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Beyond Hoopla : Simply Financial Inclusion

Beyond Hoopla : Simply Financial Inclusion

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Published by Jatinder Handoo
The article is published in the Journal of Indian Institute of Banking and Finance April-June 2012 issue. It discusses the extent of financial exclusion in India, role-play of the Indian banking institutions,Regulator and highlights work done by banking Business Correspondents across India.
The article is published in the Journal of Indian Institute of Banking and Finance April-June 2012 issue. It discusses the extent of financial exclusion in India, role-play of the Indian banking institutions,Regulator and highlights work done by banking Business Correspondents across India.

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Published by: Jatinder Handoo on Dec 20, 2012
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Jatinder Handoo *
Financial Inclusion : A Policy Priority or ChaoticConfluence?
What next of financial inclusion? This seems to bean obvious question when there is a decelerationin the momentum for engaging different segments ofun(der) banked customers at bottom of the pyramid,primarily because different stakeholders in financialinclusion value chain have different answers to thecommon question of financial exclusion. Public Policyvouches financial inclusion as a national priorityand the mainstream financial institutions in Indiacarry the baton (albeit with a caution). In-spite of theproclaimed priority of financial inclusion, financialexclusion in India seem to be widening and the ongoing efforts hurtling amid theatrical debates andconfabulations over multiple front end devices, ultra-lowcost delivery models, razor thin transaction costsand innovative pilots. If all this has helped anything,it is the confusion and chaos in attempt of reinventingthe wheel and therefore aided the 'inclusion hiatus'which a developing country like India can ill afford.A quick snapshot of status of financial exclusionexplains the story. (Table below)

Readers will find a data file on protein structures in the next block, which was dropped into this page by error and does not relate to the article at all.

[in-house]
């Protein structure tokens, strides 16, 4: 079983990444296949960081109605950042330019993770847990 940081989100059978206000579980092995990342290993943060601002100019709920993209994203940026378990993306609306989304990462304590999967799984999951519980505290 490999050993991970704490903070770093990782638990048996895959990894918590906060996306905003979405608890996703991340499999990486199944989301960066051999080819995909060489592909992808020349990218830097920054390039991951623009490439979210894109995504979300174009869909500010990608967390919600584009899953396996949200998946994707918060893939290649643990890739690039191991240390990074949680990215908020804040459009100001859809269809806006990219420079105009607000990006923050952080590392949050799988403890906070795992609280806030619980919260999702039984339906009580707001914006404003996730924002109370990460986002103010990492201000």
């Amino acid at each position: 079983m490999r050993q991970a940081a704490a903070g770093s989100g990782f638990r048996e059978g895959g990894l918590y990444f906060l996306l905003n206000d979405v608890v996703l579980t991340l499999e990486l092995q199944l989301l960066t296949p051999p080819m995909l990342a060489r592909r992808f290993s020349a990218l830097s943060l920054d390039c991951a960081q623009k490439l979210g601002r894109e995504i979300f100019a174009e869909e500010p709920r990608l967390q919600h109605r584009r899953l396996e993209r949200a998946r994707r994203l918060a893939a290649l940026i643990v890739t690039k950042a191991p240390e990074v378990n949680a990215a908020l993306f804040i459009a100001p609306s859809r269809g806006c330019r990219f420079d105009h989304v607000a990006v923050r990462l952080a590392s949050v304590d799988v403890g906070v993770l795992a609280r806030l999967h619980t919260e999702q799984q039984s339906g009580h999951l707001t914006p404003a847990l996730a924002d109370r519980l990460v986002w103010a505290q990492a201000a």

Manager of Strategic Alliance, FINO.
Beyond Hoopla : SimplyFinancial Inclusion
Merely 35% of the Indian adults (above the age of 15years) have a bank account and the percentage is evenlow in the bottom 40% says recently released WorldBank FIndex 2012. According to the FIndex 2012 report,prominent barrier to use formal bank accounts (globally)is not the absence of ultra low cost technology orabsence of identification documents but having “notenough money” to save.This may be due to erratic cash-flows of poorhouseholds or simply the absence of financialliteracy among end customers. This has little todo with the innovative authentication systems,front end related debate and online-offline modeltalks which seem to be flavor of the inclusion parleysat the highest echelons of business and policy.If financial inclusion needs anything, it is directengagement with the last mile customer by offeringappropriate financial products and services includingfinancial literacy.
FI ParameterPercentage
Account at formal financial Institution35%Account at a formal financial institution,27%income, bottom 40%Accounts used to receive wages8%Accounts used to receive Govt. payments 4%Loans from a financial institution in past year8%Loans from family or friends in past one year20%
Source : The World Bank, FIndex 2012.
special feature
The Journal of Indian Institute of Banking & Finance
April - June 2012
Beacon of Financial Inclusion : Reserve Bank ofIndia - “The Liberal Regulator”